A passing comment in an email from a client the other day got my wheels spinning. I’ve noticed this phenomenon, but was never able to put my finger on the issue so well. The client shared that a batch of recent e-Learning auditions we sent him sounded “soft” – as if the narrators we’re reading a book aloud in a very quiet room. In other words, there was no energy, no engagement with the potential listener hop over to this web-site.
Now, I know VO pros are always encouraged to think of the microphone as a person’s “ear” and be aware of the power of the intimacy of their voice when speaking softly. But this client was hoping to hear more energy and enthusiasm, yet круизам! still have the read be conversational.
It came to me that I had noticed this same phenomenon myself when working with voices from their home studios. I have have had to push the talent to get a little more zest.
The one thing that just may be holding them back in their delivery could be the SIZE of the person’s recording space. I’m going to call it “small space syndrome.”
Human’s, by nature, will tend to speak softly when they enter a closet sized room because they know they don’t have to speak-up to be heard. A small VO booth may be having that same subliminal effect on narrators. Even a space carved off a larger room using acoustic curtains can have a dampening effect on a performance.
I know I’m spoiled. I own a professional studio with a nice, roomy VO booth that we designed from the ground up. It is, on average, 9’ x 16’ with enough room for three voice talent at a time comfortably. It’s big enough to feel like a room. When you perform in our VO booth you can speak in normal, bold tones with no hesitation.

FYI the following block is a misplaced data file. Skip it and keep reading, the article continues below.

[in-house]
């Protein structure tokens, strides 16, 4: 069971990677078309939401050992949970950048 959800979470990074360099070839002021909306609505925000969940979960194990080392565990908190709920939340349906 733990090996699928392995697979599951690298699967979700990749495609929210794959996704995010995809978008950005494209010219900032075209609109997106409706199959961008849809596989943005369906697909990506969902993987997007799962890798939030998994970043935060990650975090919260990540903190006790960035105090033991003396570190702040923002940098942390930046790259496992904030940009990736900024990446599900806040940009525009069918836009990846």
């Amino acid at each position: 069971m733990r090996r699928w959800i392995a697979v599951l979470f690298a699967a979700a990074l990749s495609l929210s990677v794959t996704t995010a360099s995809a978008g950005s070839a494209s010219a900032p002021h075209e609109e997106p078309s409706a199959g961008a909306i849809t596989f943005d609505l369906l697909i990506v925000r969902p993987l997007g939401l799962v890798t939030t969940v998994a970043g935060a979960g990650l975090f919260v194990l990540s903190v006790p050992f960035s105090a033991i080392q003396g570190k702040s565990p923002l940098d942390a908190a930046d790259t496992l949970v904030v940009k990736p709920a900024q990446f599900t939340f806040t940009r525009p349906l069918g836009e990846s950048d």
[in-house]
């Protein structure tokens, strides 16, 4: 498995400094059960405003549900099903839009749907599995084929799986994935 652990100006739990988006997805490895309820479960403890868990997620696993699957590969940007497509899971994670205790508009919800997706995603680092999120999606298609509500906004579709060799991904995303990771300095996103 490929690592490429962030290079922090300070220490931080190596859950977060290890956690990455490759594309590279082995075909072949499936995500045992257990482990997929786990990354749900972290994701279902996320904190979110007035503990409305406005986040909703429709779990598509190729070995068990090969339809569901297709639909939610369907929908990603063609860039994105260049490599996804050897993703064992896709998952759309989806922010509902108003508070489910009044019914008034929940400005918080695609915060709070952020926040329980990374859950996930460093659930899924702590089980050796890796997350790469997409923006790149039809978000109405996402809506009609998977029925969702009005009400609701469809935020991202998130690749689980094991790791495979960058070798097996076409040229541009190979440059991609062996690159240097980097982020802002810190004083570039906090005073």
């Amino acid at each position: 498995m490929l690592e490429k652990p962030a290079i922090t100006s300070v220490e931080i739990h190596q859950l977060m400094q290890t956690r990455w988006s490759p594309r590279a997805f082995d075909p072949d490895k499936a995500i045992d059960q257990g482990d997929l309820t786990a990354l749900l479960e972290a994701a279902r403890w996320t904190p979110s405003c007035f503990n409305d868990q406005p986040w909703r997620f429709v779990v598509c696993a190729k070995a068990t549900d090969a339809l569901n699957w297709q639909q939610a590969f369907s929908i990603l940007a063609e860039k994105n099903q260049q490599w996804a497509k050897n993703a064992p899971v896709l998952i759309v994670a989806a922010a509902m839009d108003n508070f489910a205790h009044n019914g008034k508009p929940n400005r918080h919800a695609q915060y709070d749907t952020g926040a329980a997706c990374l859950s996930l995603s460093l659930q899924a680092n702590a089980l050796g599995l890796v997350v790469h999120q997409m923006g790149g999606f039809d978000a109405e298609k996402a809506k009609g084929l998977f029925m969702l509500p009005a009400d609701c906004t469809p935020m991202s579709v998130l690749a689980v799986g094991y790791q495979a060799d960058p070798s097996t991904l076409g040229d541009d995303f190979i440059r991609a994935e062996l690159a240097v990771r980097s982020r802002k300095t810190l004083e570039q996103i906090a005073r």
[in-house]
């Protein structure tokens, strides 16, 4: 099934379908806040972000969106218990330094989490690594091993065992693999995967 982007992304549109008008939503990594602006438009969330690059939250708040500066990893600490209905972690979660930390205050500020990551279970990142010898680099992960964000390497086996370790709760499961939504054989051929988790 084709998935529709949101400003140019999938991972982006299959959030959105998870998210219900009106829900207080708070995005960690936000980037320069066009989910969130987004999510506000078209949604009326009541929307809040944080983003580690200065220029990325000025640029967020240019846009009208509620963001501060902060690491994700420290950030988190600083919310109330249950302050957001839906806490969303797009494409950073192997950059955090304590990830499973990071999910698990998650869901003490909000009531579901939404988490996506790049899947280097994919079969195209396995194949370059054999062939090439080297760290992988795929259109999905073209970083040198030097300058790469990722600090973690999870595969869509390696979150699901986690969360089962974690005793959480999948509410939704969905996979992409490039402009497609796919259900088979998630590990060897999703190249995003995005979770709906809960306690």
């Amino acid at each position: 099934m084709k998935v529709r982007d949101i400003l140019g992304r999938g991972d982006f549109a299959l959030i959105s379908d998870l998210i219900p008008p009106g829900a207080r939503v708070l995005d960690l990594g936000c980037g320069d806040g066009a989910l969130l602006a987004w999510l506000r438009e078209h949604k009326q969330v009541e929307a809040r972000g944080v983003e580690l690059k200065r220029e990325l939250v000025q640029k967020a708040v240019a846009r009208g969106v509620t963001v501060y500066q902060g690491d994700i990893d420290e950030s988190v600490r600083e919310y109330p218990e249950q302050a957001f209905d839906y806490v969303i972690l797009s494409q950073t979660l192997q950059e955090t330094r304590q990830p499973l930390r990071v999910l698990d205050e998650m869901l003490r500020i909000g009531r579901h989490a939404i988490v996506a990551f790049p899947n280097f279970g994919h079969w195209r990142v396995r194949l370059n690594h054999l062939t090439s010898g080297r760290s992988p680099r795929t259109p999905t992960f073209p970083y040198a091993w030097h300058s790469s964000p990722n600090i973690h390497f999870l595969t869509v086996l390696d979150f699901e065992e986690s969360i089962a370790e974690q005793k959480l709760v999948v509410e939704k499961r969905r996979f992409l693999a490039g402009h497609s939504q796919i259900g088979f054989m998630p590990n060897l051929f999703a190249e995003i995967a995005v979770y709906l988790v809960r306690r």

So how do you overcome small space syndrome? Well, just being aware and conscious of it is a good step one. Listen to your auditions back in another room or on a different computer and see if you gave it enough energy. Part of your prep might be to imagine yourself in a larger room. Forget that it is just you and the microphone. Down the road you might consider an expansion of your space. Adding a window might give you a different perspective, too. Something to think about.
Who knows, knowing this just might give you that little edge in your next voiceover audition.
1) Make sure your client thoroughly reviews and signs off on the final script in advance of your VO session. If you think your client needs the extra effort, record a “scratch track” with a temp voice for your Oakleys sunglasses Outlet client to review. Revisions to the narration after the initial VO session may not always match the energy and sound quality of the original performance and can be avoided with pre-production efforts.
2) Prepare the script in a format that is easy to read and understand. 12 pt fonts or larger and lots of spacing for the narration copy will make the session go smoother. The extra space allows for the talent to write in last minute changes that come up during the narration session.
3) Work out ahead of time how you would like the program paced and which places are good for music and narration transitions. What kind of music (if Cheap MLB Jerseys any) will be used throughout. This will help the talent get a feel for the segments that need more emphasis.
4) Direct the voiceover session the best slimming pills. This seems like the obvious one but with the changes in the VO business this step is often overlooked. It is important to give guidance and direction as the VO is being recorded, either by phone or cheap nfl jerseys in-person, to avoid costly re-do’s. It also helps assure correct pronunciations and emphasis as well as a good performance.
5) Don’t over-direct and avoid the use of “line reads” if ray ban outlet possible. Respect the fact that every voice talent has his or her own pacing, tempo and speech patterns. It is best to use positive words and encouragement to guide clases the talent to where you would like them to go with their read and which words require more emphasis.